Our pharmacy team works diligently to research and review what preferred products we should cover – with our members’ best interests being the primary driver. In making these determinations, cost is a key consideration, but our primary focus is on the safety and effectiveness of any drug. After reviewing all products for safety and effectiveness, our potential preferred products are carefully evaluated across multiple factors before a final decision is made.

These factors include availability of the product, member therapy disruption, member access, net cost of the product, the different benefit designs we offer and how product selection affects members of all benefit designs, among others. We balance all of this with the responsibility we have to our members to manage their premium costs.

What’s next

Biosimilars and biologics are FDA-approved medications that are effective and safe for the treatment of complex conditions. Having more products available increases access and availability for our members. Shifting the mindset to recognize the safety and efficacy of biosimilars will help drive a better market, and ultimately drive costs down.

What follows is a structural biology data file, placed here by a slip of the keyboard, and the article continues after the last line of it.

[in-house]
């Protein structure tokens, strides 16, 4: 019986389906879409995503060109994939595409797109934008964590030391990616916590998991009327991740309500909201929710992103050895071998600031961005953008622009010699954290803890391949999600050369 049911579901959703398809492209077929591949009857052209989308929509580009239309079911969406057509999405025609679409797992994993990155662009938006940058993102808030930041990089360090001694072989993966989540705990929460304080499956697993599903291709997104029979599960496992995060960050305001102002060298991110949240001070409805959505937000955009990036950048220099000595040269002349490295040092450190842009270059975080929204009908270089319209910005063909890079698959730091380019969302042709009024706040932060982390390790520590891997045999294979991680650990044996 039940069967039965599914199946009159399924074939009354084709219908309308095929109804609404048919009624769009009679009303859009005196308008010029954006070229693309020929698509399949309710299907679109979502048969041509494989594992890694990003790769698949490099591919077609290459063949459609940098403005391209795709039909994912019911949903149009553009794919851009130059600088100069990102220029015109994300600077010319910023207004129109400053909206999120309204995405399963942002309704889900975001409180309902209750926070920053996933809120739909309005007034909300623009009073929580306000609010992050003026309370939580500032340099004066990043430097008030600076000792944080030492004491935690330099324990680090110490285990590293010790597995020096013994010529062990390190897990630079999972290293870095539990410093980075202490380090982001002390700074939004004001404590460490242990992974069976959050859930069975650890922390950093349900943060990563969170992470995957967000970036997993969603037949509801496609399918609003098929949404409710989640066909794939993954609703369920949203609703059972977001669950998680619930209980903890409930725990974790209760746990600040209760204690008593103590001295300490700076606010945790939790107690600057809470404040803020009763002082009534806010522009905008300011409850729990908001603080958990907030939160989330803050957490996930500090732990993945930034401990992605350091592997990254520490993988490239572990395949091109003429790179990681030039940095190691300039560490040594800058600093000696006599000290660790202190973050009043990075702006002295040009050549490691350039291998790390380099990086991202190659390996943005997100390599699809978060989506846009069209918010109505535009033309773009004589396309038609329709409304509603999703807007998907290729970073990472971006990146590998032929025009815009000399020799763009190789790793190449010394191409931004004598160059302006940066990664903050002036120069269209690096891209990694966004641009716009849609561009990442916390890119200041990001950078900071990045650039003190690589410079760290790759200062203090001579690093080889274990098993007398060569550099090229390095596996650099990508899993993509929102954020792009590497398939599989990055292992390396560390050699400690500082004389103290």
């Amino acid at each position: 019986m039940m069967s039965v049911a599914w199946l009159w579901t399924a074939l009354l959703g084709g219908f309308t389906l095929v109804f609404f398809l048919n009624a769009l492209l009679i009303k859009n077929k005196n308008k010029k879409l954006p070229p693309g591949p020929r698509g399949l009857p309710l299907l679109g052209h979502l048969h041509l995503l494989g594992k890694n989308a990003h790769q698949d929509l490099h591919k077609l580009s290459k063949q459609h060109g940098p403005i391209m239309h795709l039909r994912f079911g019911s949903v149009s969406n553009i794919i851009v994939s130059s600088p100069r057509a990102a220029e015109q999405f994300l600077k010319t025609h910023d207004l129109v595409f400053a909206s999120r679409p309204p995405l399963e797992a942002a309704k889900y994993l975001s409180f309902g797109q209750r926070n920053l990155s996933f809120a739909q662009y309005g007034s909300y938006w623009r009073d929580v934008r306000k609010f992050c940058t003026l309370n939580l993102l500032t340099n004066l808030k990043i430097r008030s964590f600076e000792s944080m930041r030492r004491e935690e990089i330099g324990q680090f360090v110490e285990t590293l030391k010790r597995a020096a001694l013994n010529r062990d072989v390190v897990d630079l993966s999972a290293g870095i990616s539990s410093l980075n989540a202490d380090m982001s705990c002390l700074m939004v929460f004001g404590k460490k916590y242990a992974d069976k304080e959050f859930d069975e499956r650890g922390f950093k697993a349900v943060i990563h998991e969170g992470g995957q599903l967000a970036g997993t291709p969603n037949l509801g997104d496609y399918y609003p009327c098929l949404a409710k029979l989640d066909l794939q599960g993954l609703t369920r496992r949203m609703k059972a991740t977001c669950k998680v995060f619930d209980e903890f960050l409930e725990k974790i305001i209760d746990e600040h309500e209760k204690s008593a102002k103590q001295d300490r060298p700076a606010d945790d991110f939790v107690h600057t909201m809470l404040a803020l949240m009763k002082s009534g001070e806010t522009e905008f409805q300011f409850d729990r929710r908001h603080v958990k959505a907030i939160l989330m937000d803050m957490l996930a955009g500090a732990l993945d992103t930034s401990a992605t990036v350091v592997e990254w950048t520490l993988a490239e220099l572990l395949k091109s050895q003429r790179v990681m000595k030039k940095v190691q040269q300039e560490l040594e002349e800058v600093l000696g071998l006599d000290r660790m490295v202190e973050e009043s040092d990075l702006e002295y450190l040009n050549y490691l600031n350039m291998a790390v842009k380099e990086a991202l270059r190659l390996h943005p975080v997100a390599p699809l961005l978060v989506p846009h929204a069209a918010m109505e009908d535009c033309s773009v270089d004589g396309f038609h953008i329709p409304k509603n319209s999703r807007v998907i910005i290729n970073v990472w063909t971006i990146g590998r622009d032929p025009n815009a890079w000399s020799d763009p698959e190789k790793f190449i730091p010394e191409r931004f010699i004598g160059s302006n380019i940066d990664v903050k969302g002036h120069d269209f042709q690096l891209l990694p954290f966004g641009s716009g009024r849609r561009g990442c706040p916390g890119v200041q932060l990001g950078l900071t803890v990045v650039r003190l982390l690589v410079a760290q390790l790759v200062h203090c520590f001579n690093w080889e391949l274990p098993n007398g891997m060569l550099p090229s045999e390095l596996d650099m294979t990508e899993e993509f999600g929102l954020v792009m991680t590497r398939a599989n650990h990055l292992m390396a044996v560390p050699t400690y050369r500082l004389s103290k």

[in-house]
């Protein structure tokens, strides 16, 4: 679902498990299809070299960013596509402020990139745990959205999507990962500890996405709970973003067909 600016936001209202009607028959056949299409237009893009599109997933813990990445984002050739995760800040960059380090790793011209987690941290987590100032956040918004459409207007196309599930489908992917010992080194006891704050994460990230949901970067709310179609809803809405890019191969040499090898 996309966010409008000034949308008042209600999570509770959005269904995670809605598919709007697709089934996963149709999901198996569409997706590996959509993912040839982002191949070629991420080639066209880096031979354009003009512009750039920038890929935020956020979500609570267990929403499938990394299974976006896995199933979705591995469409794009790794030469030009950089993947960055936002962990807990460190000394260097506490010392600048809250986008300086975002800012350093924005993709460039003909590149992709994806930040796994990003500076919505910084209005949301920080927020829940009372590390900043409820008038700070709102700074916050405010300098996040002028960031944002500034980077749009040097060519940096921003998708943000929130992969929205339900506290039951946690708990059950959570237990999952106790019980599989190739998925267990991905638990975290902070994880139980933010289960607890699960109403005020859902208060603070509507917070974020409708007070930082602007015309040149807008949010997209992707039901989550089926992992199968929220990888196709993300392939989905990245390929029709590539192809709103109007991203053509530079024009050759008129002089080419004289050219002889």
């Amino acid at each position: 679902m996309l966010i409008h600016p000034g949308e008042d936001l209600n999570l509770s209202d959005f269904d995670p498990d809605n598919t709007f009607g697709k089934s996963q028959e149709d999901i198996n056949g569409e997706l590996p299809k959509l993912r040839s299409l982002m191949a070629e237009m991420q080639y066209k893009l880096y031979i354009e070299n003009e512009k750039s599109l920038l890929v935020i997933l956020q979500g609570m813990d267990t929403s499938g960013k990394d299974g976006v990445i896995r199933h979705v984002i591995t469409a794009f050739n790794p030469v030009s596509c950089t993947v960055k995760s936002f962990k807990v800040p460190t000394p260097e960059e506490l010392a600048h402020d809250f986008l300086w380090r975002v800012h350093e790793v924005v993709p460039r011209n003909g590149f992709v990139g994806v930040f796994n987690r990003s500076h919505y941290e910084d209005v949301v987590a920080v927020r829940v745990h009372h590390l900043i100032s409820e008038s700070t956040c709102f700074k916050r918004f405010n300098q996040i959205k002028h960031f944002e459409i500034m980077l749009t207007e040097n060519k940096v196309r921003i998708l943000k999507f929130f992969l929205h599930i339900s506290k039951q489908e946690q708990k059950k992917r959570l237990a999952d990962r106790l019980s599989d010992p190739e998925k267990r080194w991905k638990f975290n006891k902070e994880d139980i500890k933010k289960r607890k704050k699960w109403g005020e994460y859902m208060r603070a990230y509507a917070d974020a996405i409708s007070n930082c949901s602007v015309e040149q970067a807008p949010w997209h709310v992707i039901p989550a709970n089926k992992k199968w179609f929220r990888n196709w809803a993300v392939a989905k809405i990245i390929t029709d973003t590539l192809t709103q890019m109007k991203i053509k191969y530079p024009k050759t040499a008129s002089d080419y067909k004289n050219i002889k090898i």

To see the biggest health care cost savings for everyone, this takes buy-in from providers, hospitals, health plans and most importantly, our members. Our members are our top priority and our decisions on preferred products reflect that. BCBSKS is committed to helping our members have broad access to affordable, quality health care choices close to home – and this includes broad access to affordable, quality medication choices. We focus on safe and effective medication therapies, and the biologic space is no different. We are in an innovative world where biologics and biosimilars can co-exist in the market. When that happens, members win.